I have just arrived back from a great holiday full of sun, sand, sea and sacks of candy-floss which inevitably inspired me to write.
I was already in my late twenties when I first flew primarily due to an irrational fear of flying. As a conscious effort to overcome this I took a new job requiring “significant overseas travel” and soon found myself on a plane to Kuala Lumpur. Hundreds of flights later I find the experience boring rather than something to worry about. After all when you are at 30,000 feet, and there is absolutely nothing you can do to keep the plane airborne so why not simply accept the salty nibbles, the plastic bottle of wine and relax.
Severe turbulence is of course unpleasant and to be avoided but the only 2 occasions I have been seriously concerned occurred while initially on the ground. Flying out of Jeddah on a crowded flight the last person to board slipped as he placed a bag in the overhead locker. Various belongings dropped to the floor including a cardboard strip of 10 craft knives! For months my eye sight was badly affected by having one eye continually on the passenger and the other on the overhead locker until we reached Cairo.
The second incident happened at the start of the recent trip after the captain said we were ready to go. As wedid start to slowly move a tanker truck raced to the side of the plane and seeing the aircraft move away the driver stood up, waved his hands madly and seemed to be saying “I haven’t refuelled you yet”.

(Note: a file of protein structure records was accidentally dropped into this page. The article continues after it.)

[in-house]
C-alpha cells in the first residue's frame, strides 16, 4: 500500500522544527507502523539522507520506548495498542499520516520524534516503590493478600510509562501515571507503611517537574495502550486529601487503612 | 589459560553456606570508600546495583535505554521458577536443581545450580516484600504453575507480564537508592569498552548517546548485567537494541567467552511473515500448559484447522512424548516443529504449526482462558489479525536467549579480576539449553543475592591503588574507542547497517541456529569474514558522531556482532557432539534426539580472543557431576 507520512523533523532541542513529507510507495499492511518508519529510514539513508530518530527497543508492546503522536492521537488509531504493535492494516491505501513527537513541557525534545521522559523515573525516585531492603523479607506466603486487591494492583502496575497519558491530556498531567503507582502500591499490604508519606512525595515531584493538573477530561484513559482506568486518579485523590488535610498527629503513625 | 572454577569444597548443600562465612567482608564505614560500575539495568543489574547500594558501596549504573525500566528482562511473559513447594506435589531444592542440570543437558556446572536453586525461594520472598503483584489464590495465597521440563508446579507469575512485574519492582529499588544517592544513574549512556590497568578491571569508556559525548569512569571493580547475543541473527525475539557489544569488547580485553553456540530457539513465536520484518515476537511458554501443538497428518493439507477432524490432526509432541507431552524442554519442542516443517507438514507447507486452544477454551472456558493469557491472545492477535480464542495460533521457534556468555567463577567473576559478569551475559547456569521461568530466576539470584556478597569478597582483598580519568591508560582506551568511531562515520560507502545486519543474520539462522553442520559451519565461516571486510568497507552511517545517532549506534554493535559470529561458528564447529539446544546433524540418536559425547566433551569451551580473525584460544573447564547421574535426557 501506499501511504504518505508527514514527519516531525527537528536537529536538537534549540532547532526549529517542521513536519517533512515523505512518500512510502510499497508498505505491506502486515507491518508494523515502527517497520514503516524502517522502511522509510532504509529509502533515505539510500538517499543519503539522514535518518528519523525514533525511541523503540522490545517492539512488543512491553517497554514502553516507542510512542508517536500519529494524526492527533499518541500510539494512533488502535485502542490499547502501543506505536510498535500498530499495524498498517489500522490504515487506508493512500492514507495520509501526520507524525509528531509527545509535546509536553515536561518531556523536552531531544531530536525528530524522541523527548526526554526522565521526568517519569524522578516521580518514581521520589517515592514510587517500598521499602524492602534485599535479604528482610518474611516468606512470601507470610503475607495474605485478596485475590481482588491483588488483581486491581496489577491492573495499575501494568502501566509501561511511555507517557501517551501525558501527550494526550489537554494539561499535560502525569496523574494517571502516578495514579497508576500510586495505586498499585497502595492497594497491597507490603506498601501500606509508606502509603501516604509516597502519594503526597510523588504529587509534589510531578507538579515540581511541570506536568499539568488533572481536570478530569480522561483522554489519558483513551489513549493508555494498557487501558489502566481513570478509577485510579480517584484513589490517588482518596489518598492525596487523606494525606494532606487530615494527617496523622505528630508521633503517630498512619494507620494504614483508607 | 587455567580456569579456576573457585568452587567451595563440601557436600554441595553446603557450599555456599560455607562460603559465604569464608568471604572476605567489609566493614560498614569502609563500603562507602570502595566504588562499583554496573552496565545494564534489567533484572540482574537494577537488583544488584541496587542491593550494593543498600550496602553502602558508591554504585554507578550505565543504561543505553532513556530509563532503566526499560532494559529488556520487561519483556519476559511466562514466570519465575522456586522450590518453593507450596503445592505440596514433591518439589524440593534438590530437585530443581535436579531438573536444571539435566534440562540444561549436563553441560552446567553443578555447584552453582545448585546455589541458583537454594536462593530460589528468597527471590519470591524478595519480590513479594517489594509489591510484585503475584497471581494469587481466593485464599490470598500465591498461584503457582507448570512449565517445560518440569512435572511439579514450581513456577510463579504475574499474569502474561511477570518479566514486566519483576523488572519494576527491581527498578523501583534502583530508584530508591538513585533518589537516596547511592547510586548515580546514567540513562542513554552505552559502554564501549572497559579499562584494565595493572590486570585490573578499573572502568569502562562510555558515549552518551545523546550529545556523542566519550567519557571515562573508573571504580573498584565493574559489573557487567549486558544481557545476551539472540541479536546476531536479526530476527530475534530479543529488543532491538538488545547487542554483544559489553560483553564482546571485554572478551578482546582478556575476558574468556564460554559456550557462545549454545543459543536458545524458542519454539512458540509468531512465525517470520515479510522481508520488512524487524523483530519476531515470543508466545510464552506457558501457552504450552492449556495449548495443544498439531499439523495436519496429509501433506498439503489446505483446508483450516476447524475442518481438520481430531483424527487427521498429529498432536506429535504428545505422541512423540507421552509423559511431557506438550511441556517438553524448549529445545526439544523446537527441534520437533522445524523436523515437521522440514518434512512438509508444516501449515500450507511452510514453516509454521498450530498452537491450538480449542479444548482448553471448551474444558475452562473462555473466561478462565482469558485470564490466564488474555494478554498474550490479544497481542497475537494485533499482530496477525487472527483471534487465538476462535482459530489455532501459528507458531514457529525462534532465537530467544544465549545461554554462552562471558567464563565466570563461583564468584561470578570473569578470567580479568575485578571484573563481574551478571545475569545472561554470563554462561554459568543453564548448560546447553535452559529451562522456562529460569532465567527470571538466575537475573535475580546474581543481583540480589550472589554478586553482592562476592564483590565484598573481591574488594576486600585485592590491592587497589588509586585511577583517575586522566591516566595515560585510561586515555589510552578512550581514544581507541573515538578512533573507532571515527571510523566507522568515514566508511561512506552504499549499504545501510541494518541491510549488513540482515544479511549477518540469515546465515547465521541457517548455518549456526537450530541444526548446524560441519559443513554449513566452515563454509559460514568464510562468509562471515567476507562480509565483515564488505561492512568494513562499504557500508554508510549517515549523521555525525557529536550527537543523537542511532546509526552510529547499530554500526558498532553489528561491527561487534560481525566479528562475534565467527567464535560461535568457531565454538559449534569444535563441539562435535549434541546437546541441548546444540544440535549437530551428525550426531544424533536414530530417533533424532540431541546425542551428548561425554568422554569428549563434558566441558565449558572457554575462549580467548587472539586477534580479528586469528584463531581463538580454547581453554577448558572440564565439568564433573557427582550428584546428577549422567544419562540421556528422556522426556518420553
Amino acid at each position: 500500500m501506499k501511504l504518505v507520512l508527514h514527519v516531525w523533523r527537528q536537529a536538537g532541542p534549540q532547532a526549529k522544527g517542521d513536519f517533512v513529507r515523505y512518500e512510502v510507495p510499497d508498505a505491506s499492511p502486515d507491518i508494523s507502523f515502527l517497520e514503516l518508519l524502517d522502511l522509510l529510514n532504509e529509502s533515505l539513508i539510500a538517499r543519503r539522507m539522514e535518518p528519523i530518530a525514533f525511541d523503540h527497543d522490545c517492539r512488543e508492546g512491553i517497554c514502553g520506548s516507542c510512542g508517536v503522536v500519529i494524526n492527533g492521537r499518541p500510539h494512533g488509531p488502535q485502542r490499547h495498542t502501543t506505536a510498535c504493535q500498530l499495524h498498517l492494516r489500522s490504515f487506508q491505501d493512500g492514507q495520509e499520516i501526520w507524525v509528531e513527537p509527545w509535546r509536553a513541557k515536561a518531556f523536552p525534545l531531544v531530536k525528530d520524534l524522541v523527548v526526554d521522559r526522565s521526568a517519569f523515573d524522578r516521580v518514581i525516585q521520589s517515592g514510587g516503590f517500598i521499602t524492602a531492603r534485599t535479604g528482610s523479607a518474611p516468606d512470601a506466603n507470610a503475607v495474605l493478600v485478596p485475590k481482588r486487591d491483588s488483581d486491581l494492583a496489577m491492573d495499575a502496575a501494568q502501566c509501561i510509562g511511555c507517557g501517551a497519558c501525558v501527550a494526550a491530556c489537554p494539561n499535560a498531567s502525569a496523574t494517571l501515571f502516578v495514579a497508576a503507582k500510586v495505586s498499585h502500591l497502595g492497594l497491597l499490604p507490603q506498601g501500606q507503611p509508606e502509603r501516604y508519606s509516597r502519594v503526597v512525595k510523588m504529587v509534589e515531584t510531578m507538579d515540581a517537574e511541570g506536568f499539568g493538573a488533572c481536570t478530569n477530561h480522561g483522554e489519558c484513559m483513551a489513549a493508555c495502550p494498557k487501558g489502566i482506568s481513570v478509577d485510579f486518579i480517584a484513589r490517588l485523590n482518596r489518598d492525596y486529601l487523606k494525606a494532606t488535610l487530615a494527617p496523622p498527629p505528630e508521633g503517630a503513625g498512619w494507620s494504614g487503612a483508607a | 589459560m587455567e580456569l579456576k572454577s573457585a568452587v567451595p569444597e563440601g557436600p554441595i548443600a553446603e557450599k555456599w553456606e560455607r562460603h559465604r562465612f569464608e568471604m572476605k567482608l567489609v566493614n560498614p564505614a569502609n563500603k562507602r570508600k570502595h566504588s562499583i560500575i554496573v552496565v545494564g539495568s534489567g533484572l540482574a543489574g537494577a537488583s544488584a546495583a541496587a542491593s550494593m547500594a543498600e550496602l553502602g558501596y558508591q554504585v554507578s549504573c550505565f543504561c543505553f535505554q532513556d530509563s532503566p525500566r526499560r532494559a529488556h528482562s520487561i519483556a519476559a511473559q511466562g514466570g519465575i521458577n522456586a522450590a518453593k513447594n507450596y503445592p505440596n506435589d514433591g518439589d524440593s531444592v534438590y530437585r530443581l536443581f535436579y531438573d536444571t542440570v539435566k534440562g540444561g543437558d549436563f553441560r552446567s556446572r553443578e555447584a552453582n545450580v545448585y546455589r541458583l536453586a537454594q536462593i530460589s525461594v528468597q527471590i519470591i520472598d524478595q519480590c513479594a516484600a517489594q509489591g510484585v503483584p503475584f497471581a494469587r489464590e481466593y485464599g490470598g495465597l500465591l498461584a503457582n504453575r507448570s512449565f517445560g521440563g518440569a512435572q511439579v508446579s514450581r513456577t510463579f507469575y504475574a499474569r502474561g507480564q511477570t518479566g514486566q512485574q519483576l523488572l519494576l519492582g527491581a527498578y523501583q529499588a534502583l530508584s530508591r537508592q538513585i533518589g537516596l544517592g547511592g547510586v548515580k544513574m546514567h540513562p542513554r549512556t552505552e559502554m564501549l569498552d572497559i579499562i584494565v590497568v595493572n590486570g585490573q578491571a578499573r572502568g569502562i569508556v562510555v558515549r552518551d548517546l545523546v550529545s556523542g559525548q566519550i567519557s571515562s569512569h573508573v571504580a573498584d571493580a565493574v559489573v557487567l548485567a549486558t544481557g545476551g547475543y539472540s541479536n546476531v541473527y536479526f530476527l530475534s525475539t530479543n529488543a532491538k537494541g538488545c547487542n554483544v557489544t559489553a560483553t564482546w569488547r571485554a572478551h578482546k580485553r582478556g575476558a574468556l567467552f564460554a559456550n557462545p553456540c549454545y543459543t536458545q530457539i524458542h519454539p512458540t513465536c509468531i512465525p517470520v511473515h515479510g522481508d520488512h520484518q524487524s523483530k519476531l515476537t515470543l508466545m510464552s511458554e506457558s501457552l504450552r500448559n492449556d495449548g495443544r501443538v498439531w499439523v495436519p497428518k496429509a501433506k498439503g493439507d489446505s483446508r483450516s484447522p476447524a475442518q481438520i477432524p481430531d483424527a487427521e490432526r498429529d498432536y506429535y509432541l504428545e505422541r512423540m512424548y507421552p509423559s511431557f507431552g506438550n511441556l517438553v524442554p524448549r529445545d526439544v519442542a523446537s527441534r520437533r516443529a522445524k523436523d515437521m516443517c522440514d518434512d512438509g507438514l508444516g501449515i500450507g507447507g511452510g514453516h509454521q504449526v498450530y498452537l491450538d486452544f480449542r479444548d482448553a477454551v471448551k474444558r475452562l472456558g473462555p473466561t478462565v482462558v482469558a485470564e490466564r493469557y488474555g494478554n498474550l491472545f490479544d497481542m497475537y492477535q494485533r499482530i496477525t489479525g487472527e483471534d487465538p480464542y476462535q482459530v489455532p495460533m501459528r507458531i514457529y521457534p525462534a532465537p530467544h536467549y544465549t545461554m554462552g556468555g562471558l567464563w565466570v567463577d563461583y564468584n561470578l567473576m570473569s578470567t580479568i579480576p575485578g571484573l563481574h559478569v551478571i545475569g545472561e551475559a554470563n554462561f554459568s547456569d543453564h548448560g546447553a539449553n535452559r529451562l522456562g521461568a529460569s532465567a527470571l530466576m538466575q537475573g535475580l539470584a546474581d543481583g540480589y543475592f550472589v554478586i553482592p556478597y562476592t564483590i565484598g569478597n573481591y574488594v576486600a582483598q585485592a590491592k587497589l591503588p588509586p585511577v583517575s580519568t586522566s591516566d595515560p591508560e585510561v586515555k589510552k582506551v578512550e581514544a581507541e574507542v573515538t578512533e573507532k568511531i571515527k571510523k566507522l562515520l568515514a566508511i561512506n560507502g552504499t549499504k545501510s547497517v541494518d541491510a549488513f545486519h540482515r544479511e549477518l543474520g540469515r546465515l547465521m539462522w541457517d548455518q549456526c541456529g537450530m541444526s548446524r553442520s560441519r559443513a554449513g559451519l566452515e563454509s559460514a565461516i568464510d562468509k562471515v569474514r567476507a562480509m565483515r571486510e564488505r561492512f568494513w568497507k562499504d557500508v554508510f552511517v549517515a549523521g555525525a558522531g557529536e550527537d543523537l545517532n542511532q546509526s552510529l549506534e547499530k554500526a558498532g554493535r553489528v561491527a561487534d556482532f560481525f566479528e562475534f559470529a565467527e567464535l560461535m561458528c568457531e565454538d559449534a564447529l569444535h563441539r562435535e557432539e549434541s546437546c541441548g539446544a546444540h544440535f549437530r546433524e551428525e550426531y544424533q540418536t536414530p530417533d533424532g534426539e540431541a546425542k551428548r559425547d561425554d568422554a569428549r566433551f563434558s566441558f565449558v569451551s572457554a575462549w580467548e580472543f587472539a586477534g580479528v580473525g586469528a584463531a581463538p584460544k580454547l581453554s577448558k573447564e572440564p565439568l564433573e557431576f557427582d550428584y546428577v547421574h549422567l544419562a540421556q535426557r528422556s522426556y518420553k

I can only assume the fuel logistics man was at fault as we landed safely several hours later without a hint of engine coughing or swerving to get the last reserves of fuel from the wing extremes. If our plane was not short of fuel then I do wonder which one was!
In FMCG terms it is all about having enough product in stock in warehouses and a reserve just in case. If you have too little you will lose sales/crash and if you have too much you will waste money on unnecessary storage, potential write-off and destruction. Getting your sales forecast accuracy up to a high level will allow the remainder of the business to supply what is required to the right customer at the right time, cost and quality.
Any tools you use e.g. ERP, APO etc will not do this for you. Yes, they will facilitate decision making but the basic input data has to come from the sales force and often this is poor quality or non-existent. Successful companies include those having a sales force that understands the value of the rest of the business, the challenges they face and the importance of forecast accuracy. Companies with a dismissive sales approach to forecast accuracy will always struggle even if they have the best IT in the world.
Taking all constraints and eventualities into account, in flying terms it is good to know that sales people generally do not forecast the fuel of commercial airplanes.